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Detail of contribution

Auteur: Reinier SALVERDA

De Saussure and Language play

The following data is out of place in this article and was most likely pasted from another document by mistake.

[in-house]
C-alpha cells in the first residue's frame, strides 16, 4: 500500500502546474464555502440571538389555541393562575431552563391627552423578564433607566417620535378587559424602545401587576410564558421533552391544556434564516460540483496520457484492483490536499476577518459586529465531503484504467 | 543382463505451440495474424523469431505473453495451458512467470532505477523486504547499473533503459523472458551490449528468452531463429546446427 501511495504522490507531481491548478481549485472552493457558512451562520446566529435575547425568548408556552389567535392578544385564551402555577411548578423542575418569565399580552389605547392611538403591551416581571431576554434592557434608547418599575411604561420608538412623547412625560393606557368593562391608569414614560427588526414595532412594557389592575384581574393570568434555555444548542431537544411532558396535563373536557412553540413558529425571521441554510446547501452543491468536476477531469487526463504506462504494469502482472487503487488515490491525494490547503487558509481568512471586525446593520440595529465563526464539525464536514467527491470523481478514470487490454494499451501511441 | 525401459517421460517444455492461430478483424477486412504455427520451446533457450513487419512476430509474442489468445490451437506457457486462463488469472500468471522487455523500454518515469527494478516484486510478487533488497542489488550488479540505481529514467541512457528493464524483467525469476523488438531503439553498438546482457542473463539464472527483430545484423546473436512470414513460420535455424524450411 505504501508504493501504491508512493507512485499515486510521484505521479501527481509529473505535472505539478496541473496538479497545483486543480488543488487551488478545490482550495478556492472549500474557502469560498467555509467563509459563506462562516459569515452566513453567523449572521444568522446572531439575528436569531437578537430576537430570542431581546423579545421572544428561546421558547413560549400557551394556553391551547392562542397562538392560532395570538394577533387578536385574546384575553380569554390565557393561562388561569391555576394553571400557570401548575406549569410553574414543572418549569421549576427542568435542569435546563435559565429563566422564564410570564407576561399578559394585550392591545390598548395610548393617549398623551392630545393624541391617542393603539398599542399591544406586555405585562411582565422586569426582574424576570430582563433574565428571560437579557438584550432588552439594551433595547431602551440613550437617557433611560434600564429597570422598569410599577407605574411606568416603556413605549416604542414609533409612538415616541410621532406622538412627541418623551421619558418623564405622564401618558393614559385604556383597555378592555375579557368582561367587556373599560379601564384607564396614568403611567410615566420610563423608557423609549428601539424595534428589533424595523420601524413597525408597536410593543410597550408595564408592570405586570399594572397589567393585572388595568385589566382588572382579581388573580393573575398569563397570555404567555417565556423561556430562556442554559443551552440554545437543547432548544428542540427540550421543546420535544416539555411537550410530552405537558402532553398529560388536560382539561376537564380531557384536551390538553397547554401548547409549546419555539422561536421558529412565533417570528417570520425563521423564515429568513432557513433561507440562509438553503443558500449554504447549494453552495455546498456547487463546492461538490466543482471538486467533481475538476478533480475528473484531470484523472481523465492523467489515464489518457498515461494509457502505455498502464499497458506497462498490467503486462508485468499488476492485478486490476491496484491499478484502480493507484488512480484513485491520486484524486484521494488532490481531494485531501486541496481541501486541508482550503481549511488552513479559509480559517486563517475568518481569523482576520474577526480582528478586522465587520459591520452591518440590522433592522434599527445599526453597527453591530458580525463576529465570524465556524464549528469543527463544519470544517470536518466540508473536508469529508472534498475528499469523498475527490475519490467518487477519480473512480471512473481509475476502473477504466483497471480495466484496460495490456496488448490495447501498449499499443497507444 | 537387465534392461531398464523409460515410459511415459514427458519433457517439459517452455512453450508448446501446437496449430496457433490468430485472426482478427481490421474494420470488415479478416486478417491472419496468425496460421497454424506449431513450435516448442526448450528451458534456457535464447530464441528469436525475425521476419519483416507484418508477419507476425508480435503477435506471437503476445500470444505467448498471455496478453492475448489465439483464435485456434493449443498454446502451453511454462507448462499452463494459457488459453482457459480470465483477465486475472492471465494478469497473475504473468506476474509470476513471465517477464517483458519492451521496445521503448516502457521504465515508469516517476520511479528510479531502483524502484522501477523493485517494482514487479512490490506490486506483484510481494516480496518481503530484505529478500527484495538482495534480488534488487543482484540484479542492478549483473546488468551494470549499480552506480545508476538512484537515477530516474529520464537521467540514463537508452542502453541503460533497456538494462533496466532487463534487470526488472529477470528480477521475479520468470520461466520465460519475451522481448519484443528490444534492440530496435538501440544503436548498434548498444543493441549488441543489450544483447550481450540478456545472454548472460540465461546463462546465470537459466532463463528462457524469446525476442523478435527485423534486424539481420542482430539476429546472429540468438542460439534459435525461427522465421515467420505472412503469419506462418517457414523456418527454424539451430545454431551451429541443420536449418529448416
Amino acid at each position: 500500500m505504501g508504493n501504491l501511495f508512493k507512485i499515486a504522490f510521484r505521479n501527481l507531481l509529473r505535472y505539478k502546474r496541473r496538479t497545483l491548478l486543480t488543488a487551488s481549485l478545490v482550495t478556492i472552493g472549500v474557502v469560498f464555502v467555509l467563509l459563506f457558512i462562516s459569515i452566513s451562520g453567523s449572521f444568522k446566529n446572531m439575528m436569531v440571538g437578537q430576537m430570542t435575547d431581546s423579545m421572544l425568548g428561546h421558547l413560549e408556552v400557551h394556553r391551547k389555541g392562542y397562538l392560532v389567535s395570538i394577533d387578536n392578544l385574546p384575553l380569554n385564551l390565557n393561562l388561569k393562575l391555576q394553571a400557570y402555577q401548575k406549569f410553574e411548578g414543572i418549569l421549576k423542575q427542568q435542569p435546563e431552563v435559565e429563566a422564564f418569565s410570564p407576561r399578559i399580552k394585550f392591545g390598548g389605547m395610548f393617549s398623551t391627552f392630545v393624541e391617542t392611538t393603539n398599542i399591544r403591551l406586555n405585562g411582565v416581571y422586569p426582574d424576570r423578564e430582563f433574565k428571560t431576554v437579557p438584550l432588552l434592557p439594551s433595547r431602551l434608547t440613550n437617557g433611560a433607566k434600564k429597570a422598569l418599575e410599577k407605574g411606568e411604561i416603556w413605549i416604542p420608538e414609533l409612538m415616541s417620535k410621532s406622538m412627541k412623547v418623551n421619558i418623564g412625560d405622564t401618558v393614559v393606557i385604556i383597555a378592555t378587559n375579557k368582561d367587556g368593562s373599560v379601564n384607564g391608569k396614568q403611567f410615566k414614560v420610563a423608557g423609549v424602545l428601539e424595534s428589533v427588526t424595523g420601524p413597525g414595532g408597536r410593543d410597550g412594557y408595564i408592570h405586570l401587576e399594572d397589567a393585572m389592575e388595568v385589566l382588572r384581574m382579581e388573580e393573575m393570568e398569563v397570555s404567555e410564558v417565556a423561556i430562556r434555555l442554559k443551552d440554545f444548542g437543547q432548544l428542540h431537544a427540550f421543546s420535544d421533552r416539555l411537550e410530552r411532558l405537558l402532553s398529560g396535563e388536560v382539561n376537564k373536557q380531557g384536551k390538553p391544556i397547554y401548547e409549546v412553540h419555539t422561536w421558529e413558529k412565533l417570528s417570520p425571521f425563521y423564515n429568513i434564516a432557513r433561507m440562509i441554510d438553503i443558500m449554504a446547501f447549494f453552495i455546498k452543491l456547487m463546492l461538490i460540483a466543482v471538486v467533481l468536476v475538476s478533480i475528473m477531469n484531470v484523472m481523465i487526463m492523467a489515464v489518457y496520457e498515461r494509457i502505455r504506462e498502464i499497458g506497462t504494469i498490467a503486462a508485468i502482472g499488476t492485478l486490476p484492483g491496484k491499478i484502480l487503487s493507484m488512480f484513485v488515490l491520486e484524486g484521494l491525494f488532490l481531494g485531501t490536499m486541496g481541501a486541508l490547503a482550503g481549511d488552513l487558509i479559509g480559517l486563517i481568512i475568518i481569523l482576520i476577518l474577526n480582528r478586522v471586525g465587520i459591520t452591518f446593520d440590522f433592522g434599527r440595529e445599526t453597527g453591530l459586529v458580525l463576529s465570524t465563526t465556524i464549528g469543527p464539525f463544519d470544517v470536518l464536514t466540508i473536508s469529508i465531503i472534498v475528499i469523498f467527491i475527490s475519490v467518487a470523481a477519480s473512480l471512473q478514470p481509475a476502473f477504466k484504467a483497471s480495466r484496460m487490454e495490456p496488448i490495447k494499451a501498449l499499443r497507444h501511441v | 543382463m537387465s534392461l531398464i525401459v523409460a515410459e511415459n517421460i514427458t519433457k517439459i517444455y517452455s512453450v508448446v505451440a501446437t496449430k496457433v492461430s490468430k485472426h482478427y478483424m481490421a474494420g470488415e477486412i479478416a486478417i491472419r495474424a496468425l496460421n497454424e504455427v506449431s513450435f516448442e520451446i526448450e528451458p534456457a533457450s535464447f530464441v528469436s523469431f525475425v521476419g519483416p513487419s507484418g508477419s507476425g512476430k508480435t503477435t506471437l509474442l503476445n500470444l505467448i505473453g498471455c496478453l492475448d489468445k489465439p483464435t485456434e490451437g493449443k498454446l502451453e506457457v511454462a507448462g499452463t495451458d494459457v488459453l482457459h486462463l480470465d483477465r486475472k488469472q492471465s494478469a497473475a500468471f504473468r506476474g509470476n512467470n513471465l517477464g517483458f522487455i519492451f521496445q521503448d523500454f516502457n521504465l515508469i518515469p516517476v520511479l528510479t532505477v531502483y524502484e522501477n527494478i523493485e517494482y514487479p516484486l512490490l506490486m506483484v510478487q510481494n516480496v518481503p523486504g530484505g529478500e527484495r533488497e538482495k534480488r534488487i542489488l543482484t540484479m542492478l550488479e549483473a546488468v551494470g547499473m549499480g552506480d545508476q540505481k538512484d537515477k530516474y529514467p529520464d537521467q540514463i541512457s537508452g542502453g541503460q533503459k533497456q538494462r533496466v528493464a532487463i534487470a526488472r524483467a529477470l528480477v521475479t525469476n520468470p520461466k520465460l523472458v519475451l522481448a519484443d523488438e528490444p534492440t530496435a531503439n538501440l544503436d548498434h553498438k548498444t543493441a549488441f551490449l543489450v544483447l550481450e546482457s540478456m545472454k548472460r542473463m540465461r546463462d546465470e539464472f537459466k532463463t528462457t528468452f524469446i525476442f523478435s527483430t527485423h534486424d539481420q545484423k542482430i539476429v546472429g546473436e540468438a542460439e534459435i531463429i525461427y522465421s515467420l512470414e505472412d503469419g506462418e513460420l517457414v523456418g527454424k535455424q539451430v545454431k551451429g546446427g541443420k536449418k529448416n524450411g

Abstract/Résumé: Language play appears to be a universal of human language behaviour, but it is not immediately clear what place it has in mainstream scientific linguistics. Recreational linguistics, or Logology, may be a thriving field today, but it appears to have arisen independently - not within linguistics, but from Surrealist language games, Nonsense literature and Recreational Mathematics. In linguistics, Saussurean ideas have been a dominant force from the 1870s till today. In 1878, his Mémoire was a milestone for systematic reconstruction within historical-comparative linguistics; and in 1916, his Cours de linguistique générale laid down the foundations of 20th century structural linguistics. At the same time, De Saussure was at a loss what to make of language play, and he regarded jeux de mots, together with e.g. loan words, folk etymology and coq-à-l’âne (idle nonsense), as ‘irrational, bizarre, even pathological’ phenomena, well outside the domain of linguistics (Saussure 1972: 60, 239). Back in 1916, De Saussure also did not relate language play to the rapports associatifs, which in his Cours he posited as one of the key mechanisms of language structure (cf. Harris 1987: 234). And it was not until 1971 that Starobinski published his reflections on anagrams and other ‘mots sous les mots’, which demonstrated how hard Saussure had tried to develop this into a new line of linguistic research. Interestingly, Starobinski’s book more or less coincided with the rise of Recreational linguistics in the seventies. Today, we can see how studying language play as Calvet (2010), Crystal (1998) or Goatly (2012) do - i.e. not as a marginal aspect but rather as a core property and universal feature of human language behaviour - opens up new vistas for our understanding of the processes of “structuration, restructuration and destructuration” (Jakobson & Waugh 1979: 237) that operate in human language. Studying language play – just like e.g. metaphor – can teach us a lot about the organisation of the language system and the way in which language is produced and understood by human beings. In this contribution, I will discuss the rise to prominence of language play in linguistic research, and the concomitant loosening of formalist structural linguistics and its tenets. References: Calvet, Louis-Jean (2010), Le jeu du signe. Essai. Paris. Crystal, David (1998), Language Play. Chicago. Eckler, A. Ross (2001), Making the Alphabet dance. Recreational Wordplay. London. Goatly, Andrew (2012), Meaning and Humour. Cambridge. Harris, Roy (1987), Reading Saussure. London. Jakobson, Roman & Linda R. Waugh (1979), The sound shape of language. Brighton. Saussure, F. de (1916), Cours de linguistique générale. éd.crit. De Mauro, Paris, 1972. Starobinski, Jean (1971), Les mots sous les mots. Les anagrammes de Ferdinand de Saussure. Paris.